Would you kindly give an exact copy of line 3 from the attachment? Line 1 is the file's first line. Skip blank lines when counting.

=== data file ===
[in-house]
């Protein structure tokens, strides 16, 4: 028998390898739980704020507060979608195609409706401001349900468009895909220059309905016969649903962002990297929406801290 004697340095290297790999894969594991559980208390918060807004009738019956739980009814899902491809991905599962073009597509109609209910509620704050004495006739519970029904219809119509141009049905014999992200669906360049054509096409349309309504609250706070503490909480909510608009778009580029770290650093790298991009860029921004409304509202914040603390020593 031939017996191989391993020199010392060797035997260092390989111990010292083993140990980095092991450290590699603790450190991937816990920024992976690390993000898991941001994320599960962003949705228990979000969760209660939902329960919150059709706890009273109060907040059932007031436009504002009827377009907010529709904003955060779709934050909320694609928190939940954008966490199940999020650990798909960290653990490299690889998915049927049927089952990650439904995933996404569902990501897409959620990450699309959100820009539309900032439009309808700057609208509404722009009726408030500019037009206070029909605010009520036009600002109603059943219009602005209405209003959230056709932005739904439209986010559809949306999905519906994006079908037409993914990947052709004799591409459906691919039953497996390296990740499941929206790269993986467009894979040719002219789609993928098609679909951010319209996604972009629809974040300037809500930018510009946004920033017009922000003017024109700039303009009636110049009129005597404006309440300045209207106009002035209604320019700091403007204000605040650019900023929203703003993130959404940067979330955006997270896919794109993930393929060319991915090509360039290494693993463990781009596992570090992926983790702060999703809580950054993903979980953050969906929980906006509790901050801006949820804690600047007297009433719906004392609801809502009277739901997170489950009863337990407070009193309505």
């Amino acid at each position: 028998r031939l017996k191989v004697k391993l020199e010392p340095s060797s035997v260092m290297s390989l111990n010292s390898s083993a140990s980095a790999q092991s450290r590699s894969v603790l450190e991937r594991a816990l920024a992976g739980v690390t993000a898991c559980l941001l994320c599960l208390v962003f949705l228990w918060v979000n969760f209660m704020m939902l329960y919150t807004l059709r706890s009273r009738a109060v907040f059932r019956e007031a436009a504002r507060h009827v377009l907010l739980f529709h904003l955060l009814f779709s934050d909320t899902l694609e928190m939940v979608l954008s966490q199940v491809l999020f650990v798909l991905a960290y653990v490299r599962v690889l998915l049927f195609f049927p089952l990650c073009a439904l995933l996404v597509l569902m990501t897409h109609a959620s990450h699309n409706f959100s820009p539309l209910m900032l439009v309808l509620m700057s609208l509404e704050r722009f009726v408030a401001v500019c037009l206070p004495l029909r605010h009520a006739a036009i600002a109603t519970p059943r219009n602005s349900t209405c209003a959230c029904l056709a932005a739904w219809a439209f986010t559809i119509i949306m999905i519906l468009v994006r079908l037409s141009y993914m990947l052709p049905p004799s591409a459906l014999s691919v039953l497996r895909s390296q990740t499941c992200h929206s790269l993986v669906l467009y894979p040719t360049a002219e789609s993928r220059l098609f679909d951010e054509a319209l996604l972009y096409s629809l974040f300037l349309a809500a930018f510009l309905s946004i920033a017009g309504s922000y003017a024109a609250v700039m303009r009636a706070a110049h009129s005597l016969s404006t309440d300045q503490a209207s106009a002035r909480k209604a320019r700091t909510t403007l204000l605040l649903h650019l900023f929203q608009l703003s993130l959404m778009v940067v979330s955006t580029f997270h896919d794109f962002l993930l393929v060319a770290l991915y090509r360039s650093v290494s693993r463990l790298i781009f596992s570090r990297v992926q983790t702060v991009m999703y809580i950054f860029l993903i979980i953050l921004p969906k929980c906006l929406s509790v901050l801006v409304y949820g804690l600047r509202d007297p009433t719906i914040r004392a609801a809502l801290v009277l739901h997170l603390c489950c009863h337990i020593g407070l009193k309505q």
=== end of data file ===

């Amino acid at each position: 028998r031939l017996k191989v004697k391993l020199e010392p340095s060797s035997v260092m290297s390989l111990n010292s390898s083993a140990s980095a790999q092991s450290r590699s894969v603790l450190e991937r594991a816990l920024a992976g739980v690390t993000a898991c559980l941001l994320c599960l208390v962003f949705l228990w918060v979000n969760f209660m704020m939902l329960y919150t807004l059709r706890s009273r009738a109060v907040f059932r019956e007031a436009a504002r507060h009827v377009l907010l739980f529709h904003l955060l009814f779709s934050d909320t899902l694609e928190m939940v979608l954008s966490q199940v491809l999020f650990v798909l991905a960290y653990v490299r599962v690889l998915l049927f195609f049927p089952l990650c073009a439904l995933l996404v597509l569902m990501t897409h109609a959620s990450h699309n409706f959100s820009p539309l209910m900032l439009v309808l509620m700057s609208l509404e704050r722009f009726v408030a401001v500019c037009l206070p004495l029909r605010h009520a006739a036009i600002a109603t519970p059943r219009n602005s349900t209405c209003a959230c029904l056709a932005a739904w219809a439209f986010t559809i119509i949306m999905i519906l468009v994006r079908l037409s141009y993914m990947l052709p049905p004799s591409a459906l014999s691919v039953l497996r895909s390296q990740t499941c992200h929206s790269l993986v669906l467009y894979p040719t360049a002219e789609s993928r220059l098609f679909d951010e054509a319209l996604l972009y096409s629809l974040f300037l349309a809500a930018f510009l309905s946004i920033a017009g309504s922000y003017a024109a609250v700039m303009r009636a706070a110049h009129s005597l016969s404006t309440d300045q503490a209207s106009a002035r909480k209604a320019r700091t909510t403007l204000l605040l649903h650019l900023f929203q608009l703003s993130l959404m778009v940067v979330s955006t580029f997270h896919d794109f962002l993930l393929v060319a770290l991915y090509r360039s650093v290494s693993r463990l790298i781009f596992s570090r990297v992926q983790t702060v991009m999703y809580i950054f860029l993903i979980i953050l921004p969906k929980c906006l929406s509790v901050l801006v409304y949820g804690l600047r509202d007297p009433t719906i914040r004392a609801a809502l801290v009277l739901h997170l603390c489950c009863h337990i020593g407070l009193k309505q």